Over the course of its history, the Duchess of Sueca Palace has had many lives. It was a school for the children of the servants of Charles III, the residence of Manuel Godoy and María Teresa de Borbón y Vallabriga, a school, one of the first Civil Guard barracks in Madrid, and housing.
Today, a renovation project aims to give this historic building a new life. The project is full of challenges, and it presents a unique opportunity to work on an interesting project, one that’s very different in terms of construction and full of difficulties that we overcome through teamwork.
A door to the past
The Duchess of Sueca Palace is located in the heart of Madrid in Plaza Duque de Alba. It was built at the end of the 18th century, and its name comes from the years during which it was the residence of María Teresa de Borbón and Vallabriga, the Duchess of Sueca and first wife of Manuel Godoy. Today, many know this building because its main entryway is the entrance to the Ministry of Time in the famous Spanish TV series of the same name.
When we started working on the building, three-quarters of it had already been renovated. Our job was to finish up the last part, which presented a serious case of instability at the structural level. Despite its historical importance, the building had been neglected for years, and we had to carry out major works to restore it to its former appearance and strength.
We found it necessary to demolish everything except for a small wooden structure that overlooked the central courtyard. The next step was to rebuild it, remaining as faithful as possible to the construction methods and techniques with which the original building had been erected. The National Heritage requirements and those specific to the project meant that we had to adapt to old methods of building. Therefore, we set out to look to the past and adapt our usual way of working.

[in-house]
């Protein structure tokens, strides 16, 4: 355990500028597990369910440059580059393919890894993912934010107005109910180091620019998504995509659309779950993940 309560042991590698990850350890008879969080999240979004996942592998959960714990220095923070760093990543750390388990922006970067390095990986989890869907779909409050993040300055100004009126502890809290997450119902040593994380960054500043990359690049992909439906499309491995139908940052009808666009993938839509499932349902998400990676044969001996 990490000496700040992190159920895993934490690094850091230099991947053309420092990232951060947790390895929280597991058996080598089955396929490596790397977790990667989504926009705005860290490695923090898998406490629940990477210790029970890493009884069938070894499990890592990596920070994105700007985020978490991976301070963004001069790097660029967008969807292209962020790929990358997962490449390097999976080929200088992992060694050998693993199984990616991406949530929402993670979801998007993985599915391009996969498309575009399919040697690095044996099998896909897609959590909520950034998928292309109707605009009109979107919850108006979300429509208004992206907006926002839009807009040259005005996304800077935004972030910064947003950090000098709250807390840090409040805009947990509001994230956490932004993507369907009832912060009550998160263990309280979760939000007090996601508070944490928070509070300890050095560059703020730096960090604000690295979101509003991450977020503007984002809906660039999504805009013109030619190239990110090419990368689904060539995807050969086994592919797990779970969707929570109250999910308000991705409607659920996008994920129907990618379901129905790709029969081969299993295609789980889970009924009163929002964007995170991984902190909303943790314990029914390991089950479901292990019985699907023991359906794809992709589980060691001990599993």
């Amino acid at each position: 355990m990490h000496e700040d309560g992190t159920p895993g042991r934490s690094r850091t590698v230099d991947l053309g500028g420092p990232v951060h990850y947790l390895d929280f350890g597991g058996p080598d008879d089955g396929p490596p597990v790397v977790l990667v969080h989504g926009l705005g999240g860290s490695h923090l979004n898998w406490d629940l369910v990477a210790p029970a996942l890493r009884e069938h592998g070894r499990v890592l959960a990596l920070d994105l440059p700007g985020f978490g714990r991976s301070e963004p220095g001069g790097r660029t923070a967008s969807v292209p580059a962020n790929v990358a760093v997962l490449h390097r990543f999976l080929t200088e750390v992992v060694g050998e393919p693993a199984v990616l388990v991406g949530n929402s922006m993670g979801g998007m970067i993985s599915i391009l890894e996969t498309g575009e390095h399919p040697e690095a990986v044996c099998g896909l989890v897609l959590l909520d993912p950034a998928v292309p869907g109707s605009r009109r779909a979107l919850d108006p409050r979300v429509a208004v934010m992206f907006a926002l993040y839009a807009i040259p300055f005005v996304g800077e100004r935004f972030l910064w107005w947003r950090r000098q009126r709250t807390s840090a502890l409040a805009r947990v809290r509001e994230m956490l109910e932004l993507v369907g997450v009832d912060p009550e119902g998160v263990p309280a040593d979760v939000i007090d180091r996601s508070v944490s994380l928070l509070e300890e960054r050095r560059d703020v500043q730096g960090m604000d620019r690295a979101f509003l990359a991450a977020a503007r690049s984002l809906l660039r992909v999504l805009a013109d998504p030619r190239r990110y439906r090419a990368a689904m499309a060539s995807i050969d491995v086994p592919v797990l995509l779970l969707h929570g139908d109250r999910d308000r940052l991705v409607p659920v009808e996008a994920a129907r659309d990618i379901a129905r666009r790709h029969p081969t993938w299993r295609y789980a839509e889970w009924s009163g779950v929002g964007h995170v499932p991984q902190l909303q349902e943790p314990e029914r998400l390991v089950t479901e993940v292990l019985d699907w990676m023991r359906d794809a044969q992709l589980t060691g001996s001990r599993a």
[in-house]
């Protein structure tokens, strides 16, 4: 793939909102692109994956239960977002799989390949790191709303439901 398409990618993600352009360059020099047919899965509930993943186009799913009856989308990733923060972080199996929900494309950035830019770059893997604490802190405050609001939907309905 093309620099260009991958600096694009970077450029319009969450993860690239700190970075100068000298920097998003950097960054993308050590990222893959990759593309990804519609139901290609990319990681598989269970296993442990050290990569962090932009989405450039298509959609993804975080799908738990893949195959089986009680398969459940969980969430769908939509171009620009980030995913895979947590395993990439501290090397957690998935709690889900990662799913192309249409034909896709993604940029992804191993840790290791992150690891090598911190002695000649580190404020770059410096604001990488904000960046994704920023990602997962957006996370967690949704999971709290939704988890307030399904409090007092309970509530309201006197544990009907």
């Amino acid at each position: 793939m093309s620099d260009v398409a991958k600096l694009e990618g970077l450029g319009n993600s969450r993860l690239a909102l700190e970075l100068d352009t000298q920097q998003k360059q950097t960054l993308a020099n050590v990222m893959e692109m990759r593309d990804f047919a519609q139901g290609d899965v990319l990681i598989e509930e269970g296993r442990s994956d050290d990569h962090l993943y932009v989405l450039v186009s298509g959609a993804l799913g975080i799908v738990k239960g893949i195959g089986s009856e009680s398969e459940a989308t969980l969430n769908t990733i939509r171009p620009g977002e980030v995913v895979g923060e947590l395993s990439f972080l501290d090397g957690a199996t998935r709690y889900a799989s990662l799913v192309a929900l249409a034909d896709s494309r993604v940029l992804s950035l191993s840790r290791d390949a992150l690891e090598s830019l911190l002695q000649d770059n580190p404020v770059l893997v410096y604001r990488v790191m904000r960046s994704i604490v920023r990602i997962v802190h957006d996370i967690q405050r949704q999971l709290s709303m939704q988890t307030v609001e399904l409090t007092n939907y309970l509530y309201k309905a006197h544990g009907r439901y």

The challenge of rebuilding an old building
The first step was to understand what the building’s structure was like and how it had been built. We had to analyze the palace, walk around in it, study it, and get to know it. This way, we could determine how the different structural elements were formed, as well as the details of the joints and transitions from one structural element to another: these were primarily very thick brick walls with a high bearing capacity that were made from wood, using girders and overhanging beams as transitional elements.
All this means that this structure differs greatly from modern ones, where there is a tendency to thin, fine, slender structural solutions. The Duchess of Sueca Palace has brick structures measuring two feet, even two and a half in some specific areas. In my 20 years of construction experience, the most load-bearing structures I’ve had to carry out have been 1 foot. We had to do some research in the department’s books to determine the right rig for it to act as a solid body.